Wednesday, June 14, 2017

Veteran Suicide Awareness & Prevention

Picture of man silhouette leaning over with elbows on knee.

According to the Arizona Department of Veterans' Services, there are approximately 67 veterans who try to commit suicide every day across the nation.

While the statistics are alarming, there’s help and hope.


Members of Rio Salado’s Counseling team recently attended a conference hosted by Phoenix College, which focused on programs that can help struggling veterans and their families, volunteers and others affected by veteran suicide. Here’s a list of key programs designed for Valley veterans and communities:

Picture of 6 silhouette soldiers standing up/kneeling while holding guns facing away from the sunset on a mountain.

The Ripple Effect was born after the founder’s son, Joel, committed suicide. Joel was an Army veteran who completed three tours in the Middle East. After each tour he was sent home, put on medication, and then sent back out.

He couldn’t function and felt that he had no purpose. Joel was extremely depressed and felt utterly lost upon his return from his final tour. He was found dead in his apartment at a young age. The Ripple Effect brings together families, organizations, volunteers, and resources to aid with prevention of other veterans from slipping through the cracks.

Graphic of "Sande Roberts" in blue and green ink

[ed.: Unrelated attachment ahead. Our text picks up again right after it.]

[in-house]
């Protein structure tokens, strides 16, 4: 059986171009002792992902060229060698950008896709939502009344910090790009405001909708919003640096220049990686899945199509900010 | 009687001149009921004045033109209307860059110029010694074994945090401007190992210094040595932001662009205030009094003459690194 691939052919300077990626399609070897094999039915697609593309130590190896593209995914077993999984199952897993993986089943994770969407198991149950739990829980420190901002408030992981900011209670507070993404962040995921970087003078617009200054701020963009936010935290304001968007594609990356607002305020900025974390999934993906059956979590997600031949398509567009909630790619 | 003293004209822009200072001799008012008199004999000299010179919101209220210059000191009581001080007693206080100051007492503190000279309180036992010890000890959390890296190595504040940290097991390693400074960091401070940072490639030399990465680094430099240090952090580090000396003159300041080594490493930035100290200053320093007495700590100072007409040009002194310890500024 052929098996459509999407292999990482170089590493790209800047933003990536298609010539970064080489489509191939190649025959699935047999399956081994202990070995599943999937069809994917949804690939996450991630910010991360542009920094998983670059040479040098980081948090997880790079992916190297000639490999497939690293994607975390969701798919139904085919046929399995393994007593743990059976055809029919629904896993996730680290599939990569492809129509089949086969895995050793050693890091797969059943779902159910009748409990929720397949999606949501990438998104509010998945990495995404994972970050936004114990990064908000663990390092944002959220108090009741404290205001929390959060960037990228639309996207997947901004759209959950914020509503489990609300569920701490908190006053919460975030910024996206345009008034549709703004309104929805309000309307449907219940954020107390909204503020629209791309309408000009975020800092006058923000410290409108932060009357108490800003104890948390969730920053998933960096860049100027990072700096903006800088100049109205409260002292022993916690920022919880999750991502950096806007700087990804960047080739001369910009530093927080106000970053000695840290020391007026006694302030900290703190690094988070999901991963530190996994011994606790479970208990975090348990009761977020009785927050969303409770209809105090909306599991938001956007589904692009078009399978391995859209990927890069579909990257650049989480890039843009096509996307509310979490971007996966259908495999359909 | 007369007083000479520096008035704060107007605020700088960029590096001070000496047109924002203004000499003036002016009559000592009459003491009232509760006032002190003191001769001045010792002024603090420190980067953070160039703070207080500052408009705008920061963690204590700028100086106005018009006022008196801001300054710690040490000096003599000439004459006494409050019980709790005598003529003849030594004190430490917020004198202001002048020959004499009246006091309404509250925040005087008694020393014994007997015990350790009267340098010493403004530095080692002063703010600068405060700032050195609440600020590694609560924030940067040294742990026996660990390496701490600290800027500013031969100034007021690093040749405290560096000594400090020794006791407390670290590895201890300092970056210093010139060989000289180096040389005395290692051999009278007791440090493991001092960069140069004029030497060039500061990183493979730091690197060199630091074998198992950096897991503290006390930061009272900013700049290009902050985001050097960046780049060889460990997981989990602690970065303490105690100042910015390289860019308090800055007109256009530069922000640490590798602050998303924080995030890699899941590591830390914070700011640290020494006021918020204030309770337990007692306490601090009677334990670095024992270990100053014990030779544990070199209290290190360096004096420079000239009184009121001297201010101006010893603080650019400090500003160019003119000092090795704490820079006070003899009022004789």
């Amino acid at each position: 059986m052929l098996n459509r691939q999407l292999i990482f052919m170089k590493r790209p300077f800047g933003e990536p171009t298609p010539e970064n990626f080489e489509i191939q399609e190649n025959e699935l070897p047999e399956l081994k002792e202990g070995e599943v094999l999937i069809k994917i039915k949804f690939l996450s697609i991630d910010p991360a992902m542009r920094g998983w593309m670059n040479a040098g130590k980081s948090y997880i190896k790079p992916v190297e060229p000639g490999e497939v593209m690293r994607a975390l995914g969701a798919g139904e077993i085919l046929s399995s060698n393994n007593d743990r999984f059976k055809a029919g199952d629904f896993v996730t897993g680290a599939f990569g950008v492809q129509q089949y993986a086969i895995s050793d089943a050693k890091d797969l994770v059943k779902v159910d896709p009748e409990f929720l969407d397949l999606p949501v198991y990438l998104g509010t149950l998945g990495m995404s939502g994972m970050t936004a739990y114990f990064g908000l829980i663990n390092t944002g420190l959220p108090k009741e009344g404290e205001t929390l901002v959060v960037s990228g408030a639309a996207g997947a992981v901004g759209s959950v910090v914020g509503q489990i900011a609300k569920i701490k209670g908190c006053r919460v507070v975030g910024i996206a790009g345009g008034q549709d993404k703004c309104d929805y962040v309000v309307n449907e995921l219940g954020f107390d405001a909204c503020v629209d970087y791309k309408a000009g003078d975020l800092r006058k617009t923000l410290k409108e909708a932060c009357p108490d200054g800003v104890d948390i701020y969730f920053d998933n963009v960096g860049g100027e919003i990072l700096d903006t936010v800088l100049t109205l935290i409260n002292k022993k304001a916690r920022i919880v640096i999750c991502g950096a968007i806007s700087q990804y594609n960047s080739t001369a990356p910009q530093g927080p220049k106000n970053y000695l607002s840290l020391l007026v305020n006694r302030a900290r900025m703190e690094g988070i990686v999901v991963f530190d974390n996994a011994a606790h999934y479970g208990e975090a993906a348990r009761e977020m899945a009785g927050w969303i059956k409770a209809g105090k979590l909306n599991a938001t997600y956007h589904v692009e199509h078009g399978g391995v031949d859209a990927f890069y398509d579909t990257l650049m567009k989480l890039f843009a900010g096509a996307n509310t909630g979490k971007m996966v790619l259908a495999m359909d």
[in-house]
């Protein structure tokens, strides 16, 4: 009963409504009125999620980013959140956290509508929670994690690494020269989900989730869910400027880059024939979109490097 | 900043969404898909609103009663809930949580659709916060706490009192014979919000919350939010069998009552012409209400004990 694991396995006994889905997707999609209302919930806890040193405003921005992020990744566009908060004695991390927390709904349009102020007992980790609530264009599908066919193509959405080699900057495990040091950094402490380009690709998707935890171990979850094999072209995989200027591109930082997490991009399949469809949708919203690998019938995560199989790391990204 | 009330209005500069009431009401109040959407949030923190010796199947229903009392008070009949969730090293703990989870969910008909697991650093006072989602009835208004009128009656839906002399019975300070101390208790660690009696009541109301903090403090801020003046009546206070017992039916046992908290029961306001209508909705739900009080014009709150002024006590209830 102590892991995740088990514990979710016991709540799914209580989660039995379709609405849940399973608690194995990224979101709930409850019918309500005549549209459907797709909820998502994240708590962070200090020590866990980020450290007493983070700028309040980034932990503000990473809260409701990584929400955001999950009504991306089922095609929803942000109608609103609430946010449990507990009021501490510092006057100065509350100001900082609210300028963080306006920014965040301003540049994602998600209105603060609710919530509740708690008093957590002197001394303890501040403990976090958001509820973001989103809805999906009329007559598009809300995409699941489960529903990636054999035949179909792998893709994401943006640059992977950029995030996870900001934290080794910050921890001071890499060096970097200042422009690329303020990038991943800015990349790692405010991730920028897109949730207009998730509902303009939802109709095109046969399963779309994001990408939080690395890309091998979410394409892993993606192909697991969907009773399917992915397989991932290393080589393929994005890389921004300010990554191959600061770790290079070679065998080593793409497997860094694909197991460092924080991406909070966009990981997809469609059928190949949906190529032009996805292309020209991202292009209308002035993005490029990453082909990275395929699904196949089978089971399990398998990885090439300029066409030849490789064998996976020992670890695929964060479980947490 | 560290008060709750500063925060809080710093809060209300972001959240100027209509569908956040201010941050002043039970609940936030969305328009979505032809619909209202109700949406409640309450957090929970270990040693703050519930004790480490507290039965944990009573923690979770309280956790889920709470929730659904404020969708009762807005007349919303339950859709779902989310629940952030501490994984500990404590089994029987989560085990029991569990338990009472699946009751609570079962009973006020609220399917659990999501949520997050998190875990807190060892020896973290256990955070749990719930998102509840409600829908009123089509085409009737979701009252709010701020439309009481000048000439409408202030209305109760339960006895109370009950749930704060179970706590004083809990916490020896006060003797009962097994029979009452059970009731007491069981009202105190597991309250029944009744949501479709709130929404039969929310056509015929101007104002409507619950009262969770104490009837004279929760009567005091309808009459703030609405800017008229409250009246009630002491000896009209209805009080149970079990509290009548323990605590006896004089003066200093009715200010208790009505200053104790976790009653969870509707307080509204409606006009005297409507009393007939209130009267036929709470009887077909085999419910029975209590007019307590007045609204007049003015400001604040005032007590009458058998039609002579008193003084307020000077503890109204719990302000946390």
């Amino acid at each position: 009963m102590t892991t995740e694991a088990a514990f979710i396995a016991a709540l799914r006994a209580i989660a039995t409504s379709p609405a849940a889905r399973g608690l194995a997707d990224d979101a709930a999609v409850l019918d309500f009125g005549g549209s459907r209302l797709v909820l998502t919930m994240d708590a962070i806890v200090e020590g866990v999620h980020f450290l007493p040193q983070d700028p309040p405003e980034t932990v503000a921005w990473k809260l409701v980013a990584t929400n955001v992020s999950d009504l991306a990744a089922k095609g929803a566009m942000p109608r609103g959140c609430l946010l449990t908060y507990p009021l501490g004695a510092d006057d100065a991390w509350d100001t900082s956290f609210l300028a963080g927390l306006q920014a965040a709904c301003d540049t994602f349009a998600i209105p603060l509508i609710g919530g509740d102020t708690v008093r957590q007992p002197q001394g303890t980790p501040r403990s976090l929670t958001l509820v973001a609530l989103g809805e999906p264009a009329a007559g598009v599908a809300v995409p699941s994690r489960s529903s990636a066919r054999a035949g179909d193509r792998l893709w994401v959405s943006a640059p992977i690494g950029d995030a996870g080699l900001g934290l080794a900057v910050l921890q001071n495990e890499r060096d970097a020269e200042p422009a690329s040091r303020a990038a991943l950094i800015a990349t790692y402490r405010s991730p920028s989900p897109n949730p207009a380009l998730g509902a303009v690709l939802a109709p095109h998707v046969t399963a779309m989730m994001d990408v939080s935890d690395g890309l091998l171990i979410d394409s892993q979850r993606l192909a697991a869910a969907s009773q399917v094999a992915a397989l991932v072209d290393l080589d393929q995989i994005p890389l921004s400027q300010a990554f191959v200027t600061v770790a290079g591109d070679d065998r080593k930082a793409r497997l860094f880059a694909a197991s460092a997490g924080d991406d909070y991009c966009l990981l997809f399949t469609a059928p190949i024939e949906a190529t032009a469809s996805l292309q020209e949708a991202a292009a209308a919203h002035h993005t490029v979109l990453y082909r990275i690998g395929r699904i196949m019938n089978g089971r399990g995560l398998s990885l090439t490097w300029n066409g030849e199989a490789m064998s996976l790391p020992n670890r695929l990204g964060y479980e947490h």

Sande Roberts gives useful insight on how to help veterans and others who may be prone to suicide. Sande explains that when veterans return to civilian life, they no longer feel wanted, needed, or that they serve a purpose. Having a reason to wake up, shower, and live is essential. Whether they are looking forward to having lunch with a friend or watching a movie, becoming a mentor, taking care of an animal, or helping with home or business repairs - the list goes on and on! The key take away is that a little goes a long way. Small gestures, even something as simple as a call or text, can make all the difference.

Group picture of people holding a "HOPE" sign.

Shock Wave is a veteran mentor program created by Andrew Jones, USMC. Jones is a Marine Corps Combat Veteran and a public speaker focused on helping veterans not only survive, but thrive. He speaks the language of veterans and understands them on a level that not everyone can. Jones says he is “very passionate about assisting Veterans in learning to apply the principles of their military training to be successful in their transition to a new mission within their society.”

Jones has helped several veterans and is interested in helping you, too. To get in touch with him call (702) 306-4610, tweet @AndrewJones0351, or email arjones0351@gmail.com.

News contributed by Autumn Cardenez and Elena Matus McDonald on behalf of Rio Salado Counseling.

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